A lack of boundaries can feel draining, invasive and quite stressful. Just as you need to respect your parent’s house rules, you need to set boundaries too and encourage them to do the same with you. Here are some ideas to help you stay on good terms.

  • Have a knock policy – if your door is closed or vice versa, it’s no longer appropriate to just walk straight in.
  • Don’t feel like you need to include them in everything – if you’re planning a weekend away, it’s ok to leave your parents at home. As the saying goes, absence makes the heart grow fonder. By respecting each other’s spare time, you’ll maintain a healthier bond, and you’ll have something else to talk about too.
  • Explain your wish to be treated like a responsible adult – although your mum may have ironed your clothes back when you were ten, it’s not up to her to be doing it now. Still, don’t be surprised at the odd home-cooked meal; she’s still your mum after all, and you could always repay her by returning the favour.
  • Some things don’t need to be said – despite the fact that your dad is downstairs, keep that marital spat between you; it’s not beneficial to fill your parents in on every detail.

moving back in with family

Tip #7 – Stick to your daily routine

Although things feel a little unsettled right now, normality will resume soon, so try to maintain your old routine as much as you can. Not only will this help you stay sane, but when the time comes to move out, you’ll have an easier time readjusting.

Tip #8 – Help with household chores

Ever had a housemate before? The same guidelines apply for a cleaner, happier home. By pitching in on things like food shopping and chores, you’ll be doing your bit, and it won’t come as a shock when you eventually leave. Even if you’re not in a position to help out financially, you can still make a difference – there’s always a job or two to do. If you’ve time, it makes sense to take the dog for a walk or even water the plants; here are some other ways that you can contribute too:

  • Laundry duty – having a system in place will make laundry duty a breeze, whether you prefer to do it weekly or a little each day.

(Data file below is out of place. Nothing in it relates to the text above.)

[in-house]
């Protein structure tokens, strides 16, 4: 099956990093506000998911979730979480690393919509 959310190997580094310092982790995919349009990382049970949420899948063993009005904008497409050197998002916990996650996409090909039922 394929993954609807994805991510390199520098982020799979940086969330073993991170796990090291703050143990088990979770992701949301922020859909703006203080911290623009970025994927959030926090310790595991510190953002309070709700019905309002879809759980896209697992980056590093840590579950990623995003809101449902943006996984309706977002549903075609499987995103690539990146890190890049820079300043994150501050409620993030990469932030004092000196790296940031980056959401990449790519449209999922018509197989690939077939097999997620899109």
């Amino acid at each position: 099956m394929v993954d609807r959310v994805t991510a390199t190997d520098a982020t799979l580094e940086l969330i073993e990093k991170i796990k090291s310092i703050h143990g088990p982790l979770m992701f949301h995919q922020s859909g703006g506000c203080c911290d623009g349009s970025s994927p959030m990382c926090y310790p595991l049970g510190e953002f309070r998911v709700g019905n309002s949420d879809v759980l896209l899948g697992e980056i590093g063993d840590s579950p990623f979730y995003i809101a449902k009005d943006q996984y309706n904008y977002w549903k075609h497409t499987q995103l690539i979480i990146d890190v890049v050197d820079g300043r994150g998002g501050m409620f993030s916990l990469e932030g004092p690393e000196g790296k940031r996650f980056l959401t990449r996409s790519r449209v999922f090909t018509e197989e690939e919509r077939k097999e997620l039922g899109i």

• Family errands – run out of fresh veg? Offer to pop to the shop; your parents will appreciate it.
  • Bathroom cleaning – it helps to get into a weekly routine, especially if you have kids; simply choose a day and take your time with it.
  • Kitchen upkeep – emptying the dishwasher and wiping worktops are both a part of everyday life.
  • Garden Maintenance – weekly mowing is the general rule, but some lawns need cutting more often.
  • DIY – are you a dab hand at woodwork or great with a paintbrush? You could tackle those projects they’ve been meaning to do.
  • Vacuuming floors – if you have pets, you may want to vacuum a few times each week.

household chores

Tip #9 – Keep your social life intact

It’s ok if the idea of moving back home feels a little overwhelming at times; change is perfectly normal to be apprehensive about. One way to ensure a sense of normality each week? Make sure you go ahead with those plans. In order to stay sane, you need to maintain your independence too. That means if you’re used to hitting the gym, make sure you still go and don’t feel like you have to turn down those after-work drinks with your colleagues, either. Yes, you might need to make a few little adjustments under mum and dad’s roof, but it doesn’t mean you have to feel incredibly miserable.

Tip #10 – Make the most of your time living with them

Speaking of getting out and about, why not invite mum and dad too? In fact, when was the last time you went to a restaurant together? Sure, it’s healthy to have your own space, but family meals are fun too, and getting out with both of them can be a wonderful thing.

If you’re facing a little less space, our self storage units can help – click here to find your nearest location. And, remember, no matter what has led you back home, try and make the most of this time. Oh, and hug the family dog as much as you can.

dog owner